But that's where the good news ends and the problems begin. First, as others have already pointed out, they used some dated cinematic techniques that are downright irritating. For example, they superimposed images (double exposure) to make a battle scene look bigger than it is. Elsewhere, they slowed down the motion of one of Spartacus' leap sequences; I'm sorry, that format just doesn't suit ballet--dance movements should correspond with the music. Furthermore, the picture itself is sometimes very dark, which makes it hard to see the corps de ballet. And the sound quality is only passable.

Even if you can overlook all this, there remains the ultimate sacrilege. Here we have three-quarters of the original principal cast, along with Bessmertnova and a superb corps de ballet dancing their hearts out, and the producer decides to cut forty-odd minutes of dance and music out of the film, which makes the work much less coherent. Notable moments are the beginning of Act II, Scene 1; the Aegina monologue in Act II, Scene 2 (danced to some hauntingly beautiful music); and a series of leaps, performed by Spartacus near the end of Act II, Scene 1.

Now, lest you think I was just carping without actually presenting a solution, I'll let you in on a secret. As far as I'm aware of, there are at least three COMPLETE videos of the Grigorovich/Bolshoi-production Spartacus in existence.

The most recent is the one starring Irek Mukhamedov and Lyudmila Semenyaka, shot live in 1990 (Arthaus Musik DVD). This is by far the best overall video of the ballet. It boasts the best picture and sound quality--with exemplary dancing to boot! Plus Mukhamedov does a version of the Act II, Scene 1, leap sequence, missing in the present film, in which the final leap looks like a spinning flying-roundhouse-kick--AMAZING!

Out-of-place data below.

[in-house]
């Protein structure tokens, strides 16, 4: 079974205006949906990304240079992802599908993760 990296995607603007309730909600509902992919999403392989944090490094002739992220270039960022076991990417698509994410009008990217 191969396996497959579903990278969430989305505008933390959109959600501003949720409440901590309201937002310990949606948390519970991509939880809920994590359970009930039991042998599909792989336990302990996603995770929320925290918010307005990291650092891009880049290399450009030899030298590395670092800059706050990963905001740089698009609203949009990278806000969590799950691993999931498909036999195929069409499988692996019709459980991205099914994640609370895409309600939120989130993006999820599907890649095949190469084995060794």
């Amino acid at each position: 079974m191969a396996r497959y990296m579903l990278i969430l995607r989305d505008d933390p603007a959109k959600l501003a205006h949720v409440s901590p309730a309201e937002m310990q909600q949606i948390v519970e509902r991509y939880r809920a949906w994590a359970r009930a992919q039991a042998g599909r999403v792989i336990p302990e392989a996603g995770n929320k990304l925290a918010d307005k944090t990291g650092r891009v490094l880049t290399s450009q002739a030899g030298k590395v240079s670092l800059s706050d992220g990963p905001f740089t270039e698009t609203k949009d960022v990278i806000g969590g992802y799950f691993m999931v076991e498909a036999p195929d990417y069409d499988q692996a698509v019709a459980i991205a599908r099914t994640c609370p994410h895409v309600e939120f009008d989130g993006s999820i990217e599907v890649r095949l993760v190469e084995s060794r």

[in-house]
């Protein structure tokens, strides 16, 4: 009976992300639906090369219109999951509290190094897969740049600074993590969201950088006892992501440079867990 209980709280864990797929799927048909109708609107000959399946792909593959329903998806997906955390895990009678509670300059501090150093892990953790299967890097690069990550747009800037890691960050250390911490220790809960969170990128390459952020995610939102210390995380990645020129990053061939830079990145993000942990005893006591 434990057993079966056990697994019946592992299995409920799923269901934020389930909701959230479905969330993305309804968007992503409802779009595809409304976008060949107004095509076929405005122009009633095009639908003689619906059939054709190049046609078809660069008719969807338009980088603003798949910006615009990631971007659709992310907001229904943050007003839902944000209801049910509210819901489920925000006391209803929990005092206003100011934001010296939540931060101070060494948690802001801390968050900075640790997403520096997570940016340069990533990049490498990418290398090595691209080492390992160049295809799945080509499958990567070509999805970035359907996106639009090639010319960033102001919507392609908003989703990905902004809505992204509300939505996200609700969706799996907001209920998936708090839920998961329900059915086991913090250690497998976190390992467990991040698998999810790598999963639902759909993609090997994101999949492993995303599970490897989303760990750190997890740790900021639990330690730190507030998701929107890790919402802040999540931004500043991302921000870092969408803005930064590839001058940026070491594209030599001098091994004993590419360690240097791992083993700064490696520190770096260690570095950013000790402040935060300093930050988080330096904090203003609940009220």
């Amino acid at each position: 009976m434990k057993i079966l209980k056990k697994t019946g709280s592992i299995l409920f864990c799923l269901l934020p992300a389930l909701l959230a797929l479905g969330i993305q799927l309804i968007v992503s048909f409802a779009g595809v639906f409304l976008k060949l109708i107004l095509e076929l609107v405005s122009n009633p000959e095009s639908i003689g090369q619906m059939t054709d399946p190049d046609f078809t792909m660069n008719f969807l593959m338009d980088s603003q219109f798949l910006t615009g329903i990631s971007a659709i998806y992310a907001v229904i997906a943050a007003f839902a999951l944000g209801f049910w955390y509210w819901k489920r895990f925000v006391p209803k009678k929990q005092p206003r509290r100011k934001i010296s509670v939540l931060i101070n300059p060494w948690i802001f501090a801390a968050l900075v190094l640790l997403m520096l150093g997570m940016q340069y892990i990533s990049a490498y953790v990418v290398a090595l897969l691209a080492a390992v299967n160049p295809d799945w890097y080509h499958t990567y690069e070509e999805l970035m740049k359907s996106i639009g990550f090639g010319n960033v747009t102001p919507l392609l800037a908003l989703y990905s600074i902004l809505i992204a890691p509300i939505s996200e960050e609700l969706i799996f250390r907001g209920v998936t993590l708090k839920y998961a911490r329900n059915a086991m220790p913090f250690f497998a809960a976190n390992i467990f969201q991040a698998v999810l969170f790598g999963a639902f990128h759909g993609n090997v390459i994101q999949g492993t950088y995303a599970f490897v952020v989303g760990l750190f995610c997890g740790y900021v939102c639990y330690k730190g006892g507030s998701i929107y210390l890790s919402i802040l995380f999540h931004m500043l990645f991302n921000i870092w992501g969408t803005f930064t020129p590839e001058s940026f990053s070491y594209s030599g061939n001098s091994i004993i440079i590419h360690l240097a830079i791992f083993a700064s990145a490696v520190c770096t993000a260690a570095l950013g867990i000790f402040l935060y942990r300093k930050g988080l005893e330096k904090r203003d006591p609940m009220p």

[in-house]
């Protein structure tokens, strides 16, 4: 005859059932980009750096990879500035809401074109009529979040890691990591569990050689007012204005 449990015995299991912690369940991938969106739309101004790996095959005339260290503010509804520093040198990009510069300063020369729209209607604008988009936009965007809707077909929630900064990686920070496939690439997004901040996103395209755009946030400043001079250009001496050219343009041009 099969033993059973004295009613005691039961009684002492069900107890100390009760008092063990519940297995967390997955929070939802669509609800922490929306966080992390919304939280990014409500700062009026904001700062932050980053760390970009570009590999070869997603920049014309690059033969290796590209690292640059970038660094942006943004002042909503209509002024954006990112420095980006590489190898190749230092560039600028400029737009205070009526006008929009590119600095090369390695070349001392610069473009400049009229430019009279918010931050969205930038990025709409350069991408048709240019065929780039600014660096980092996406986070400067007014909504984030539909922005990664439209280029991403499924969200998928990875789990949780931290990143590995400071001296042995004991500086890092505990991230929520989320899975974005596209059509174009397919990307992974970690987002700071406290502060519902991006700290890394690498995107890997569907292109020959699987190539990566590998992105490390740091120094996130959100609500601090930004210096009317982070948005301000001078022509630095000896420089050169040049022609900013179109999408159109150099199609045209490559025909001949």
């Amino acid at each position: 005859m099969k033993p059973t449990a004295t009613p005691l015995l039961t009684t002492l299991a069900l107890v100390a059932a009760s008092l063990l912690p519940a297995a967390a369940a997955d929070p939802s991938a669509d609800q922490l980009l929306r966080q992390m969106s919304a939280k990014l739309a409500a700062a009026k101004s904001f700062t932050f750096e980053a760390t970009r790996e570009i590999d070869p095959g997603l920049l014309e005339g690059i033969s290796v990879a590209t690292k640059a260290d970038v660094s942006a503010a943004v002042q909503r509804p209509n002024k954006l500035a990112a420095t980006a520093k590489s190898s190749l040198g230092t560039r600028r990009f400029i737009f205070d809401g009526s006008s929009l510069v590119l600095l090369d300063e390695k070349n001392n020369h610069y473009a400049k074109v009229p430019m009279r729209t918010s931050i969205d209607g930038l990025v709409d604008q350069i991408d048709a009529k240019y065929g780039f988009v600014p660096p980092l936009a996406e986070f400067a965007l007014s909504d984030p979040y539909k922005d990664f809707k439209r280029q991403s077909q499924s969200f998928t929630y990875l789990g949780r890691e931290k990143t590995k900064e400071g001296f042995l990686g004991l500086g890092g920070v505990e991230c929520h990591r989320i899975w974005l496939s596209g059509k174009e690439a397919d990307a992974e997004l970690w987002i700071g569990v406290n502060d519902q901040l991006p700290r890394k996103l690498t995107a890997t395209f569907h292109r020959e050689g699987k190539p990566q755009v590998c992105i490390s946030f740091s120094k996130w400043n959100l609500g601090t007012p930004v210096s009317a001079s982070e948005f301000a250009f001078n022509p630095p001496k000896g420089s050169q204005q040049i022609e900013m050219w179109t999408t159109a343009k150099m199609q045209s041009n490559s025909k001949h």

There is another video of Mukhamedov in the role (Kultur DVD), and this time, he partners Bessmertnova in a 1984 live performance. Picture and sound are of good quality. This otherwise solid performance was marred by Mikhail Gabovich's tepid portrayal of Crassus.

A third video (Via Classic DVD) was shot live in 1979. This one is marred by even worse picture and sound quality than the '77. And some of the principals made a couple of mistakes. However, you have the benefit of, again, seeing Vasiliev as Spartacus and, this time, Ekaterina Maximova as (the original) Phrygia in a COMPLETE performance. Sadly, Vasiliev does a less technically-demanding version of the Act II, Scene 1, leap sequence--no roundhouse-kick.

Of the three COMPLETE videos, my #1 choice would be the '90 version, starring Muhamedov, for the very reasons I stated earlier.

His '84 is also recommendable, but it's been surpassed by the version above.

Because of the overall (poor) quality of the '79 Vasiliev, I will recommend it to true aficionados ONLY for its completeness. Alas, if only it were better shot...